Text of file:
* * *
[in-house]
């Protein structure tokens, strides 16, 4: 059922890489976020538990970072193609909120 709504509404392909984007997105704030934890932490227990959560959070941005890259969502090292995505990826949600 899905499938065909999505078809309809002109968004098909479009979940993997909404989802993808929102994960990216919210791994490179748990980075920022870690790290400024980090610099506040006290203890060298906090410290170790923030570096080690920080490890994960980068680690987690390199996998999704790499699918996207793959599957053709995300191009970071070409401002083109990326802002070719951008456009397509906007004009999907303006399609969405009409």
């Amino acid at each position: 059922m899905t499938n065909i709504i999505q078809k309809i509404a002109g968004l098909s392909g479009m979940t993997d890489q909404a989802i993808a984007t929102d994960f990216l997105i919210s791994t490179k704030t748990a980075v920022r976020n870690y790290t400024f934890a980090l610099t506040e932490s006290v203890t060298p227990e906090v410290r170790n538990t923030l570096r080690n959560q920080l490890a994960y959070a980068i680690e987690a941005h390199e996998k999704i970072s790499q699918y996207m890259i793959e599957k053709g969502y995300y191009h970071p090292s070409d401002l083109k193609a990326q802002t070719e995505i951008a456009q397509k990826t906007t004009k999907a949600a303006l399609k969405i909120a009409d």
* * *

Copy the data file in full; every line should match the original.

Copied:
[in-house]
């Protein structure tokens, strides 16, 4: 059922890489976020538990970072193609909120 709504509404392909984007997105704030934890932490227990959560959070941005890259969502090292995505990826949600 899905499938065909999505078809309809002109968004098909479009979940993997909404989802993808929102994960990216919210791994490179748990980075920022870690790290400024980090610099506040006290203890060298906090410290170790923030570096080690920080490890994960980068680690987690390199996998999704790499699918996207793959599957053709995300191009970071070409401002083109990326802002070719951008456009397509906007004009999907303006399609969405009409």
């Amino acid at each position: 059922m899905t499938n065909i709504i999505q078809k309809i509404a002109g968004l098909s392909g479009m979940t993997d890489q909404a989802i993808a984007t929102d994960f990216l997105i919210s791994t490179k704030t748990a980075v920022r976020n870690y790290t400024f934890a980090l610099t506040e932490s006290v203890t060298p227990e906090v410290r170790n538990t923030l570096r080690n959560q920080l490890a994960y959070a980068i680690e987690a941005h390199e996998k999704i970072s790499q699918y996207m890259i793959e599957k053709g969502y995300y191009h970071p090292s070409d401002l083109k193609a990326q802002t070719e995505i951008a456009q397509k990826t906007t004009k999907a949600a303006l399609k969405i909120a009409d």